Tuesday, April 27, 2010

Pump Fakes and Finger Licking

When it comes to the distribution of communion, what I've learned to appreciate since becoming a priest is just how varied are the ways in which people receive.

Case in point: We never received on the tongue growing up. Never. Same in my training in the Society. While I was in the pipeline, we all pretty much received by hand. In fact, I can say with almost no doubt that the first time I had to give communion to someone on the tongue was after I became a priest (so, within the last 7 years). I know, I know, I'm incredibly sheltered.

And it was quite a shock to the system, too, let me tell you, that first year or so of giving communion to people on the tongue. I was licked, I was nipped at, and more than once I think I came pretty close to being bitten. You have the open up and say ahhh, tongue extended form, which is probably the most standard, and also the easiest for the e.m., as the tongue provides a pretty clear and obvious landing pad for the host.

As in many things, Mother Teresa provides a good example.

Then there's the open up and say ah without extending tongue, which can be, umm, dicey. Your fingers go much farther into the mouth than I would like, and it's pretty common (and pretty gross) to get licked.

St. Ignatius doesn't care if this joker is a saint or not. He needs to open his mouth and stick out his tongue, before everyone gets sick. (Although it looks like many already are, doesn't it?)

And then there's the bite downers, who sort of clamp down with their teeth on the host once it's near their mouth. I always wonder, how do those people end up getting the host fully into their mouth? Do they just open and let it fall in -- that's sort of what I expect, maybe with the tongue helping out. But for a novice like myself, it looks a little dicey. I wonder if it ever happens that someone doing this ends up dropping the host on the ground.

Sister, you're working with the Pope here. Please, DO NOT bite his thumb. Lift your head a little and we'll be good.

You'd think the gesture for receiving by hand would be more standard. What's there to do but put out your hands, right? But nope, here, too, there's great variety. Probably the standard is to step up with both hands out, cupped facing upwards. Some -- just men, as far as I've seen it -- will extend only one hand, with the other resting on its forearm. And others bring their hands down into position from their chest only after they've stepped up. That one's a little more dramatic, but still, it's pretty clear when and where to place the host.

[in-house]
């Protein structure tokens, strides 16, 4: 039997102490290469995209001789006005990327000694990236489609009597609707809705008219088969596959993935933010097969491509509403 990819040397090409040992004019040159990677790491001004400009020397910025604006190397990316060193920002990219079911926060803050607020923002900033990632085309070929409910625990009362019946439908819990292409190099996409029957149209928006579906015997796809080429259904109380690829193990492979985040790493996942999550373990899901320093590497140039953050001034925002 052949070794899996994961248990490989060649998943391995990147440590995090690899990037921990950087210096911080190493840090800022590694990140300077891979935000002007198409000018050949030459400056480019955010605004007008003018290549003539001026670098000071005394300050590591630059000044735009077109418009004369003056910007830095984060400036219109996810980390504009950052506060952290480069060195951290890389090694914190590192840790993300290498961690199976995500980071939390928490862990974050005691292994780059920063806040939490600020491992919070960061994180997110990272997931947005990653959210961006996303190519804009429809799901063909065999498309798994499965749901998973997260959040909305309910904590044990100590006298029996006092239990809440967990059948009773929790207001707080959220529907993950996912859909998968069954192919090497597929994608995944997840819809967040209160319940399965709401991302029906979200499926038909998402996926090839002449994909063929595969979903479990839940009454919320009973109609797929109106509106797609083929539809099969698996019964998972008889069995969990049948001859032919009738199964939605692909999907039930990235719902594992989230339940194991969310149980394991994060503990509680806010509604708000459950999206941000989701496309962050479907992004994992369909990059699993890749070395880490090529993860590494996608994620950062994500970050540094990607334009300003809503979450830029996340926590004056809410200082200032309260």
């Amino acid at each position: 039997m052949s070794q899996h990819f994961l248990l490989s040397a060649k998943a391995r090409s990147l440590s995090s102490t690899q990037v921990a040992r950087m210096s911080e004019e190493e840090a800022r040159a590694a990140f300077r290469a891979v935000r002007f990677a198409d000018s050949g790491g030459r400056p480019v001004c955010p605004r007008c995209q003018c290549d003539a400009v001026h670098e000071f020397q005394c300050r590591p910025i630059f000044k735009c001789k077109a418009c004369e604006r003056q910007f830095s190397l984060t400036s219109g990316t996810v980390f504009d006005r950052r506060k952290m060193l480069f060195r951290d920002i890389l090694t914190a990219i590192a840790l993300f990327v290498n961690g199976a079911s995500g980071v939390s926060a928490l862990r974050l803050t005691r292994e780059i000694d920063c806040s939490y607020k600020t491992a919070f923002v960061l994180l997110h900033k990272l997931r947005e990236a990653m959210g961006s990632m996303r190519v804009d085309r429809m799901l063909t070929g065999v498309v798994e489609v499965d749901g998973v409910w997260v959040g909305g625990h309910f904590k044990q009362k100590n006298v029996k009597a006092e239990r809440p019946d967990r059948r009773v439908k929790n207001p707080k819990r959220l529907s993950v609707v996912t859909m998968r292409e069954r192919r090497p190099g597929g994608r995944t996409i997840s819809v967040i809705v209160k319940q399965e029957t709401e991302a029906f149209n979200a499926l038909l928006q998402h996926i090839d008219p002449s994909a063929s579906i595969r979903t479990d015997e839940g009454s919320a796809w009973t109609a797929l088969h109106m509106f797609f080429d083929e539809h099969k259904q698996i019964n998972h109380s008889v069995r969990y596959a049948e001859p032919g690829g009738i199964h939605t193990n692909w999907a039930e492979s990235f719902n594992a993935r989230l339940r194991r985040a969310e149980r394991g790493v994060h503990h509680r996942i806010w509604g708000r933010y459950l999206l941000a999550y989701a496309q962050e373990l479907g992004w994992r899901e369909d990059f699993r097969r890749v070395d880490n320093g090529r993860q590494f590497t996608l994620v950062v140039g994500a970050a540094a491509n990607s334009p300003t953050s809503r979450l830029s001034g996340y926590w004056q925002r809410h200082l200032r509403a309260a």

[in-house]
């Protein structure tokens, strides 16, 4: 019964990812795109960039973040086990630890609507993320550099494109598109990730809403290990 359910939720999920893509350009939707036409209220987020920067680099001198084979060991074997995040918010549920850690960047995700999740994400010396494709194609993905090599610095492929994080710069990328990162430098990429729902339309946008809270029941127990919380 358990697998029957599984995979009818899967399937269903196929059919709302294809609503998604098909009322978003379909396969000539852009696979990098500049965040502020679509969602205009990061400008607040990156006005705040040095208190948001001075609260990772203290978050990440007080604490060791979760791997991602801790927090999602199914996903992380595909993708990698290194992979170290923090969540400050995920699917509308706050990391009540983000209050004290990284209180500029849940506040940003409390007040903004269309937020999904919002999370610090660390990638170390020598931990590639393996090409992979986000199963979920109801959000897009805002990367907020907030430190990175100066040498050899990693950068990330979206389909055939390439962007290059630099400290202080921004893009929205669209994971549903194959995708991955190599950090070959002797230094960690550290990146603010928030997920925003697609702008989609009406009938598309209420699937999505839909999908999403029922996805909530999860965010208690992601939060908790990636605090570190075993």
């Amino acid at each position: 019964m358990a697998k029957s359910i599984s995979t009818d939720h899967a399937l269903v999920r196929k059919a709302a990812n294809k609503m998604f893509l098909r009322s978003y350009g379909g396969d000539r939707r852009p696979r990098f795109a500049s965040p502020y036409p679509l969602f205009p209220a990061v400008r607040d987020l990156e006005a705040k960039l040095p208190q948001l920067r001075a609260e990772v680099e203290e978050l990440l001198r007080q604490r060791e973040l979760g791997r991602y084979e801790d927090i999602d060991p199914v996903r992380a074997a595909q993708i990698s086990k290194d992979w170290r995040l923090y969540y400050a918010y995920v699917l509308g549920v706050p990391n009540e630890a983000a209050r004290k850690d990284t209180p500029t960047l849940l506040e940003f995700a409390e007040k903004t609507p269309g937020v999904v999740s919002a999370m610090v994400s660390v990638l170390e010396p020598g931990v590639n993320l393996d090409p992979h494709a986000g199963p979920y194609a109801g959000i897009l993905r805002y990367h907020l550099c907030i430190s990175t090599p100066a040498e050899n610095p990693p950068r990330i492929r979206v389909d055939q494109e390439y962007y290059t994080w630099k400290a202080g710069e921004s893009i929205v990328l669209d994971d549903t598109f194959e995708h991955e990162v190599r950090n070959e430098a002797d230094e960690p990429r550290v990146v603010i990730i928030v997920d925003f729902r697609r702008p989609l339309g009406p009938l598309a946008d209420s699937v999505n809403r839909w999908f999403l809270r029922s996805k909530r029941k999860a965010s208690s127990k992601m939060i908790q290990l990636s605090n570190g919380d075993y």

Right in the pocket.

Unlike those who do not extend their hands at all. For me, no hands extended means that they're going to receive on the tongue. But I'd say about half the time, that's not the case. Instead, once they've said Amen, they reach out and grab the host with a thumb and index finger -- usually as I beginning to move it toward their mouth (which generally does not make them happy). To me, this approach always seems a little weird. My own prejudice is that the host is not something you're supposed to take. It's something that's given to you. You're supposed to receive it, not reach out for it.

But having said that, I'd love to hear their sense of what they're doing. In fact, with all these different methods, I'd love to know who taught them that and how they understand it. It's so interesting.

It's also true that my own gestures as a eucharistic minister can be puzzling to some people, too. Generally, here's what I do: I take a host, lift it up to somewhere between the recipient's hands and eye level, and say "The Body of Christ". My thought is, you raise it up because it's the body of Christ, but you keep it not too high because you want them to feel free to choose to receive on the tongue or by hand. But I suspect my "neutral" is sometimes too high, because, seeing me raise the host up, some people will then drop their hands and open their mouths. As though I was giving them a not too subtle hint, let's do this right, bub. No communion in the hand for you.

I don't care if your hands are out or not. Open up, 'cuz Jesus is coming in!

I will say this -- I definitely try not to speak too slow or to take the host and press it -- really press it -- into the recipient's hands. Have you ever had someone do that, with that sort of heightened, uber-meaningful intentionality, as if to say, I'm going to do this really really slow so that you realize just how important this moment is. I've certainly heard other people complain about it, and I guess I've had it happen, too -- only with priests. And it always sort of freaks me out. Instead of entering more deeply into the moment, I find myself wondering, how long is he going to keep his finger pushing into my palm? And God, please, when he is going to stop looking at me?

I get the sentiment, it's generally a good sentiment (although it does sort of assume I won't appreciate the moment without him slathering on the portentousness). But if you ask me, it can a bit too, I don't know, "Look into my eyes."

But undoubtedly there's someone out there (many someones) with a story about this priest who pretty much tried to force feed them the host, too. So, glass houses, stones....bygones!

If you're interested in reflecting a bit more deeply on all this, Creighton University has a nice little meditation on the gestures we use when receiving communion. Their piece is aimed at reception by the hand, but I think the process they use and the questions they ask could be modified to those receiving on the tongue, too. Check it out!